• Wear sunscreen and sun protection! The high elevation and proximity to the equator means a high UV index.
  • I wasn’t able to do the Indian Nose hike, but I’ve heard that it’s incredible. Check it out and let me know what you think!
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Chocolate-making! It tasted yummy (though much softer than the type of slabs I’m used to).
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High (Slightly Dangerous) Places

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It was slow-going. For each step that I took, I slid down half of a pace. The loose rubble crunched under my hiking boots, and I was glad that I had worn such sturdy shoes to traipse across the rugged, winding terrain. I felt the heat acutely, both from the sun shining down overhead and the steam coming from the black piles of rock in front of me. Every time I looked up, I was in awe.

I was hiking an active volcano.

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On the way up: two other volcanoes (Fuego and Acatenango) in the distance.

No, I’m not crazy – this is a popular activity in Guatemala, as the country has over 37 volcanoes, three of which have erupted in the past couple of years. I was told that the hike would be 5ish miles there and back. Piece of cake, right? Perhaps, except I didn’t take into account that I would be at elevation. Pacaya Volcano stands at over 8,000 feet above sea level. I was huffing and puffing, my pulse beating rapidly with each step I took. Edwin, the guide-slash-park-rancher, practically skipped upwards, looking back with a flashy grin every so often to check on the slow American.

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Partway up!

I was glad that the scenery was absolutely gorgeous; it gave me an excuse to regularly stop and snap photos. The luscious green of the surrounding countryside juxtaposed nicely with the black ashy volcanic rock. I’m not quite sure what came to mind when I envisioned Guatemala before this trip, but I was overwhelmingly surprised at all of the mountainous landscape, covered with immaculate shades of green.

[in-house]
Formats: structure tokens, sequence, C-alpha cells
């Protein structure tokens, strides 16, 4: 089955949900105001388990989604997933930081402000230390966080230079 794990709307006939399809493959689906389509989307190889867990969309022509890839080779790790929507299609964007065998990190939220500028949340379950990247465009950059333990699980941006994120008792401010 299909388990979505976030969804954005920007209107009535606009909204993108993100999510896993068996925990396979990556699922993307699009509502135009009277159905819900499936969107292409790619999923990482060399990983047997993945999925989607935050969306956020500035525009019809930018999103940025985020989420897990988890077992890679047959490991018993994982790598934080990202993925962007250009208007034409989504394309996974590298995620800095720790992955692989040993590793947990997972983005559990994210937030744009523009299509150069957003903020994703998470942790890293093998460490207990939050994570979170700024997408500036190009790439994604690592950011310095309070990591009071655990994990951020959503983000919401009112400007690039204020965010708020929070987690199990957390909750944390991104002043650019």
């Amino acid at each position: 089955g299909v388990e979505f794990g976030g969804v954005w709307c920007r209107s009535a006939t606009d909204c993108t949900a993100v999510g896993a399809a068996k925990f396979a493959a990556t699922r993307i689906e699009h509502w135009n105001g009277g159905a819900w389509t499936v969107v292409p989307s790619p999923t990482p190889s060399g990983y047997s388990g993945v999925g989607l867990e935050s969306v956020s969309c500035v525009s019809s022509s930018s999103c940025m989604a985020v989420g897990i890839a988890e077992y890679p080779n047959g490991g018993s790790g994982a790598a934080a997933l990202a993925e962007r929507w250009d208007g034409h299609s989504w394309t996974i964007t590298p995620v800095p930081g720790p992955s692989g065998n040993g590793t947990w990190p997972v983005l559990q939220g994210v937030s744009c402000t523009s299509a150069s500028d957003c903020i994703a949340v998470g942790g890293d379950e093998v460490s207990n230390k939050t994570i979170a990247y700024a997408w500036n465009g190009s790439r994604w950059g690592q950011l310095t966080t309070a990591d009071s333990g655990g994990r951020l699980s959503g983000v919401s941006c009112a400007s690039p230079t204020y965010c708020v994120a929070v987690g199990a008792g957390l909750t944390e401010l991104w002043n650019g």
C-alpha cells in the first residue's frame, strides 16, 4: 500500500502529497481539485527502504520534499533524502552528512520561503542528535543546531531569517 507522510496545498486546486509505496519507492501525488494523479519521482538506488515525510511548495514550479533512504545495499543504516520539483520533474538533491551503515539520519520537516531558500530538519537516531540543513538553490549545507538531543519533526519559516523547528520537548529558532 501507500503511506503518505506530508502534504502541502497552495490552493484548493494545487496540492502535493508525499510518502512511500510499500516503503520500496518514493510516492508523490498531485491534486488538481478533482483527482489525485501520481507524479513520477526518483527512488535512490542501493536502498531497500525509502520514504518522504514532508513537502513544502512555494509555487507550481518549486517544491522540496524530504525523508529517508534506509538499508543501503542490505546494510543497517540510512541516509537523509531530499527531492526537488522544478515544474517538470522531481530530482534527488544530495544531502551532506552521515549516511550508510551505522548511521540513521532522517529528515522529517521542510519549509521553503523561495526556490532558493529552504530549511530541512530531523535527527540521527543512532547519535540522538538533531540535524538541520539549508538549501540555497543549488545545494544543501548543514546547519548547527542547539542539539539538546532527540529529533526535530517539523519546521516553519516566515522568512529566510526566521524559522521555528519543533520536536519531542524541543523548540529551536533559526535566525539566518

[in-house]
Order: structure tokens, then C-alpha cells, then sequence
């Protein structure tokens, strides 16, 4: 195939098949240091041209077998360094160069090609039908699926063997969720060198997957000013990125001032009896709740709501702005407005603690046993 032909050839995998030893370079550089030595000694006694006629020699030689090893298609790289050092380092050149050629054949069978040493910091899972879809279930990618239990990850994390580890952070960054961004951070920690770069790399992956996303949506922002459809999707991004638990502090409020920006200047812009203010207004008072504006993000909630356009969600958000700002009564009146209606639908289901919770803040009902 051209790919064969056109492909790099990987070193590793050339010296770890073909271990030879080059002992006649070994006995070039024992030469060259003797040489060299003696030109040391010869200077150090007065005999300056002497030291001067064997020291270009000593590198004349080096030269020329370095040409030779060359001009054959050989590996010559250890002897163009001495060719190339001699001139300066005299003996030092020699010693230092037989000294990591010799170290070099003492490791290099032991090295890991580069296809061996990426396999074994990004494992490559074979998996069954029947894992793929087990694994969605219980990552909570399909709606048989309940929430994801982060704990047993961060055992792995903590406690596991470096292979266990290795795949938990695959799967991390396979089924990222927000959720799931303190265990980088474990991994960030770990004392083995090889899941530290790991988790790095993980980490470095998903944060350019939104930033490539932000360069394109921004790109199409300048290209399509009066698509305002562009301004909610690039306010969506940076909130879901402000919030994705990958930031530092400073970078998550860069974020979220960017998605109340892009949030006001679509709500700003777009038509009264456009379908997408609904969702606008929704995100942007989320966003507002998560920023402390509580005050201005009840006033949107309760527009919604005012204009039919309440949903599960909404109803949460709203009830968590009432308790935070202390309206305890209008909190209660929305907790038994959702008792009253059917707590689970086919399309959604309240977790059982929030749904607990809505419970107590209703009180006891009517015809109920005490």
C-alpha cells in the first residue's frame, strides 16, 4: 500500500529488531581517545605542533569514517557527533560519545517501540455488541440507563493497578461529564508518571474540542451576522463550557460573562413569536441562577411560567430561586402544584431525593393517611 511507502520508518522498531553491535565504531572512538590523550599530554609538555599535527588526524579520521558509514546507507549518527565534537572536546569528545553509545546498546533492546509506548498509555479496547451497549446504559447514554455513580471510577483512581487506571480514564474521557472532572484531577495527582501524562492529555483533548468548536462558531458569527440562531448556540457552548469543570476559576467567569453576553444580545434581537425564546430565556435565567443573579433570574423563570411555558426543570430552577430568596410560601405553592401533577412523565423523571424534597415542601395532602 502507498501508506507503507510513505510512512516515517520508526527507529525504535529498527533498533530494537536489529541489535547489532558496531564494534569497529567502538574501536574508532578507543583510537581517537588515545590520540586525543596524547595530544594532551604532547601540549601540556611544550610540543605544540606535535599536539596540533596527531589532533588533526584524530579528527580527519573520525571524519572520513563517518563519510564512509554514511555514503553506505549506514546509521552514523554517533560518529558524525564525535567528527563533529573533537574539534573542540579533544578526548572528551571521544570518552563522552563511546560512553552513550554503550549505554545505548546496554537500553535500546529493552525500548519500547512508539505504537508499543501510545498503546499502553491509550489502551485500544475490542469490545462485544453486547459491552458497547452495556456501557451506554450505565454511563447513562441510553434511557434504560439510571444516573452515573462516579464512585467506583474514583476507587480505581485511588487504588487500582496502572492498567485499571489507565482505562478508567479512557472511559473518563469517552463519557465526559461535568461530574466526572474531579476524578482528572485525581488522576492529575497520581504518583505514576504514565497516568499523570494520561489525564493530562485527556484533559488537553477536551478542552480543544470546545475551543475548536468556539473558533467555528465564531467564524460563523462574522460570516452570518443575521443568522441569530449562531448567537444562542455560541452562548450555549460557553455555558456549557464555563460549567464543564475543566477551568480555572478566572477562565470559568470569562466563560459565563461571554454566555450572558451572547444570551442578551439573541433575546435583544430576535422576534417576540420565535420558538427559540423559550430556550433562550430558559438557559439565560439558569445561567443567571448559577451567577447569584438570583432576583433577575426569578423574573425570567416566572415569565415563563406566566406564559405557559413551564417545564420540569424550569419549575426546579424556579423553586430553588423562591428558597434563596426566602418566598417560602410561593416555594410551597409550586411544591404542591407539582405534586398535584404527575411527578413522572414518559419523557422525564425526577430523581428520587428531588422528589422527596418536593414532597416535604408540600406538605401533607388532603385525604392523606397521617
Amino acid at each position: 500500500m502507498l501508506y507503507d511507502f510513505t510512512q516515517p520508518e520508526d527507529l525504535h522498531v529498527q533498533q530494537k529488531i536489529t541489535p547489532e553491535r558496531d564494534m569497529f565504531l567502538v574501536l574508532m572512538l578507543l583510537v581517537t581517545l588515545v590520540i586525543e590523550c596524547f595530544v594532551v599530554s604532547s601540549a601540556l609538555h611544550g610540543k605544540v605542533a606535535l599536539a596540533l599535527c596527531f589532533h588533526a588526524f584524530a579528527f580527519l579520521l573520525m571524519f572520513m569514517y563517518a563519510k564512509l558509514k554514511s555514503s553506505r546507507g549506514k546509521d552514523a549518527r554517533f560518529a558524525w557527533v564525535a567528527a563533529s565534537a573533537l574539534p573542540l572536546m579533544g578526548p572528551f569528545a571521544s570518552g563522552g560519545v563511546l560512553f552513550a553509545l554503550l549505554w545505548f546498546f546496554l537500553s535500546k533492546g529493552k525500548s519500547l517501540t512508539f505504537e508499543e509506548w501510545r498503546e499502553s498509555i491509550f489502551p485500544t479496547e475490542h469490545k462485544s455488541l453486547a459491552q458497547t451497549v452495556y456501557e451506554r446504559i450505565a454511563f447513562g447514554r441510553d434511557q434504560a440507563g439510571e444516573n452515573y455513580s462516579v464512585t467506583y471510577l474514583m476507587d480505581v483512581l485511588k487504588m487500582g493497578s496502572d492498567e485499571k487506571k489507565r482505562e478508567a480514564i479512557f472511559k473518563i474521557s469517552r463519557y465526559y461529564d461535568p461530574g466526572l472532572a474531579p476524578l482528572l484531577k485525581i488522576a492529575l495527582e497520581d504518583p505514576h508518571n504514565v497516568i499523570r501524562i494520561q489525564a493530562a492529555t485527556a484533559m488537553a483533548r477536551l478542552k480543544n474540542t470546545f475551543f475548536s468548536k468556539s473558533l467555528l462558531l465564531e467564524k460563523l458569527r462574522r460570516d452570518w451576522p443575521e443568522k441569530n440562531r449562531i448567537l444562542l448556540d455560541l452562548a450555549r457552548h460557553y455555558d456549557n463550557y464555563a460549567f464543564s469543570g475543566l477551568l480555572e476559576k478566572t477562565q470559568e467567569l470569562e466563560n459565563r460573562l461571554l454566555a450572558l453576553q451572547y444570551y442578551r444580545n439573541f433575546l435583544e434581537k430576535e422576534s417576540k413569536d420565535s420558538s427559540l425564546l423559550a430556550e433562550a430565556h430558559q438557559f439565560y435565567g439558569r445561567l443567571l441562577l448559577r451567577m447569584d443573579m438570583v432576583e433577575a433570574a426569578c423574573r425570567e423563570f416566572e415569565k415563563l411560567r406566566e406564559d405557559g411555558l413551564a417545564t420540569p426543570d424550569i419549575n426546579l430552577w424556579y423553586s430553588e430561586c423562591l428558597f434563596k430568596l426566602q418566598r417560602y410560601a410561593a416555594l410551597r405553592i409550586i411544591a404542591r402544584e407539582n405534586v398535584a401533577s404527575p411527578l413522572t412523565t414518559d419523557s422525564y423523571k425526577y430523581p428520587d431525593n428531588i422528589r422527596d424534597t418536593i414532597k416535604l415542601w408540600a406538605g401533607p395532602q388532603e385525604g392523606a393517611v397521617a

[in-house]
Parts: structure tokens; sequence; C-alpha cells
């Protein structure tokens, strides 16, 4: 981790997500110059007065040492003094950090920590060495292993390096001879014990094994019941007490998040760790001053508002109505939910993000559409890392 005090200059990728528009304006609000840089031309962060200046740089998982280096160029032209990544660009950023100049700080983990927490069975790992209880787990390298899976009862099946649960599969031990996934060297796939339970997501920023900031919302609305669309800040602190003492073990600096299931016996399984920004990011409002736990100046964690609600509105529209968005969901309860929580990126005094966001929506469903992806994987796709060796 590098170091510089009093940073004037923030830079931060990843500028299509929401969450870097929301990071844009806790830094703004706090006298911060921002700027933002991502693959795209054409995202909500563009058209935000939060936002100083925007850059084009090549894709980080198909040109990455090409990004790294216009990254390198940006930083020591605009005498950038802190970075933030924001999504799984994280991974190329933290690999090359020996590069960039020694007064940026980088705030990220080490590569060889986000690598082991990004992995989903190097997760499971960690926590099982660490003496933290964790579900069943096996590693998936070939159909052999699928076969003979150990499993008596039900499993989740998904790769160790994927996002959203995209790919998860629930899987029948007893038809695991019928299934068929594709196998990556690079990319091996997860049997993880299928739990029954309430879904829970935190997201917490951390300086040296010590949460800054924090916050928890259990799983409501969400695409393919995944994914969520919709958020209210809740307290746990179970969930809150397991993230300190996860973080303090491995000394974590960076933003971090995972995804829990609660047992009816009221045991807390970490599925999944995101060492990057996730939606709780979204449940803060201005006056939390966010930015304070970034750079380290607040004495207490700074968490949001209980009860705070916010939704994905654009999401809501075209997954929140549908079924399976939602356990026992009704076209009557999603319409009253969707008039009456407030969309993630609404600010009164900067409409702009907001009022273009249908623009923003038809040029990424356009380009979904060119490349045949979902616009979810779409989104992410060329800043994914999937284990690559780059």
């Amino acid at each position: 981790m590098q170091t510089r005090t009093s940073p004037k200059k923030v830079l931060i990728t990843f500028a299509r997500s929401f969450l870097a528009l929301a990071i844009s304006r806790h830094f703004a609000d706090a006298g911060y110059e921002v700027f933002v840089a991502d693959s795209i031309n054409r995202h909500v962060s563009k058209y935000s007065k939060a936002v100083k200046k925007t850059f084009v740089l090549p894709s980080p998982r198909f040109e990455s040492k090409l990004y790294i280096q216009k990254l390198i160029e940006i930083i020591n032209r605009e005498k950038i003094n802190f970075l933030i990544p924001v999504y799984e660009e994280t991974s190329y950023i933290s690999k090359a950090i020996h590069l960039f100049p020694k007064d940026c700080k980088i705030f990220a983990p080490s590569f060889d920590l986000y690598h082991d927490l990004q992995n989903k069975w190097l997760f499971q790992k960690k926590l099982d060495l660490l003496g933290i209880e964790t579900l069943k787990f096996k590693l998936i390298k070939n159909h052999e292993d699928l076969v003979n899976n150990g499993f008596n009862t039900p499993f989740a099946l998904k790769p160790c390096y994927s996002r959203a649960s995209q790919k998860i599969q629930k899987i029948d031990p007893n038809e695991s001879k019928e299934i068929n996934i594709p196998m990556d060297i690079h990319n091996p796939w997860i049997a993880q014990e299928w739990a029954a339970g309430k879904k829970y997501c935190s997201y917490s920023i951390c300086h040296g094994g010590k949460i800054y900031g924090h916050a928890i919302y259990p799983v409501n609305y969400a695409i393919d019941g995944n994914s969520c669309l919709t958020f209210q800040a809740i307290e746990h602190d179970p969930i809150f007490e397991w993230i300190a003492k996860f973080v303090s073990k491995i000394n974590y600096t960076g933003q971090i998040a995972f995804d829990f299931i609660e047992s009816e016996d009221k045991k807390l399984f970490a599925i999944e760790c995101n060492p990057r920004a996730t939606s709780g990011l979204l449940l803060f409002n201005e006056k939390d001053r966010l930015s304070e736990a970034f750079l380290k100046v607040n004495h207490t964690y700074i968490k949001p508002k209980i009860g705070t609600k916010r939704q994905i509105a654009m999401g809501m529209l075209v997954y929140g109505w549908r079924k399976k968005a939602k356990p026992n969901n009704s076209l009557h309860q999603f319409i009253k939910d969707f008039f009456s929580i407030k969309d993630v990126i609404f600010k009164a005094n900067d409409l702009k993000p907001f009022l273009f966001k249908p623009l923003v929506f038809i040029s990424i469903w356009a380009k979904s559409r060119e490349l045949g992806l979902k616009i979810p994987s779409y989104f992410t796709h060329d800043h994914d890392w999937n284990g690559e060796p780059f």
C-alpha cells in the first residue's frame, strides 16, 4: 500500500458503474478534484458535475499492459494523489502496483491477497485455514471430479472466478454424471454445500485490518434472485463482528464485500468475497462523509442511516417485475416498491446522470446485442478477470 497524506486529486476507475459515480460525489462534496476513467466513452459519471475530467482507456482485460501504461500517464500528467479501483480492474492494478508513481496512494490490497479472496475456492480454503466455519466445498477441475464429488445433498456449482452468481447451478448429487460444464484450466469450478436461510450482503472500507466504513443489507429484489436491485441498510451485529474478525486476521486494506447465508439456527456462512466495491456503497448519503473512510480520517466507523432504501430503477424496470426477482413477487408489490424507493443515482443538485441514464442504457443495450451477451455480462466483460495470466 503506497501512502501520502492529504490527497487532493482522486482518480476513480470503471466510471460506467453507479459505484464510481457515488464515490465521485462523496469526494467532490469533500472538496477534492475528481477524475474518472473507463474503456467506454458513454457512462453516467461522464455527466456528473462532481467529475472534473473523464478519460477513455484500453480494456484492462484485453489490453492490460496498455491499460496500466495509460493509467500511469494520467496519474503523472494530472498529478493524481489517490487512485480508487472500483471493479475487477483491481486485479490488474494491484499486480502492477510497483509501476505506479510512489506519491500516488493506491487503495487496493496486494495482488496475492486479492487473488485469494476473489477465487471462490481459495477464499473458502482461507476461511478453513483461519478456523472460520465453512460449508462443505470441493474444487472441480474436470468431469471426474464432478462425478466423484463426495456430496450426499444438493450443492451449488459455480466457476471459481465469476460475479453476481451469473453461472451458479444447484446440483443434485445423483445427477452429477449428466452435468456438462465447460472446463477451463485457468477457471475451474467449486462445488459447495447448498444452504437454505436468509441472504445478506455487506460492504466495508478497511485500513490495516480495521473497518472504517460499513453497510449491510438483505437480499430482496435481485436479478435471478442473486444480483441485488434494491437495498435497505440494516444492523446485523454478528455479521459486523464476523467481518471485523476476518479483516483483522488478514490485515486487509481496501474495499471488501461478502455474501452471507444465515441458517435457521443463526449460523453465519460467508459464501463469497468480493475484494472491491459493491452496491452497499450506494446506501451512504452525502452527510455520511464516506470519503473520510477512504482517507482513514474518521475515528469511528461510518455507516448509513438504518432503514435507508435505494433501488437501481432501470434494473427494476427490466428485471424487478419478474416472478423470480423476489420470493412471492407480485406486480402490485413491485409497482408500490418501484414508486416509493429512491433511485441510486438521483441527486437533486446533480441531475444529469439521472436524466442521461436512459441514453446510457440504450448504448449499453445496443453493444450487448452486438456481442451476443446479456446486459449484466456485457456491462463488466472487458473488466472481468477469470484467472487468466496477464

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A couple of wild dogs trailed me the whole way up, hoping for a handout. One bounded ahead, and I realized that I had arrived – or at least as far up as I could safely go.

It was incredible.

The steam from the volcano came at regular intervals, and the whole eastern side was on fire. I expected a viscous lava flow, like Hollywood has taught me to believe, yet it was more like a huge scree field of campfire coals. As rocks tumbled – small and large – glimpses of red could be spotted. In fact, there was a rock pile right close to me that looked like the remnants of an epic bonfire.

And then marshmallows started to get passed around.

I was literally toasting fluffy sugar balls on top of an active volcano. The weariness of the hike behind, I rested and enjoyed this unique experience. The sky was blue, fluffy white clouds mixing with steam from within Earth’s crust. The breeze helped cool down my over-heated body, and my muscles relaxed with each breath of smokey air. I was happy to be exploring a wild place so out of the norm from anything I’ve done before.

My marshmallow caught on fire, and I didn’t even care.

It still tasted delicious.

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Capetown Recap

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Awe-inspiring.

Length of Stay:

  • 5 days, 4 nights

High:

  • Memorable ocean views
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Muizenberg beach.

Low:

  • Getting my luggage lost by the airline and going 2 days sans clothes/toiletries

Favorite Hike:

  • Elephant’s Eye Cave (part of the Table Mountain National Park)

Favorite Treat:

  • Biltong (dried, cured meat)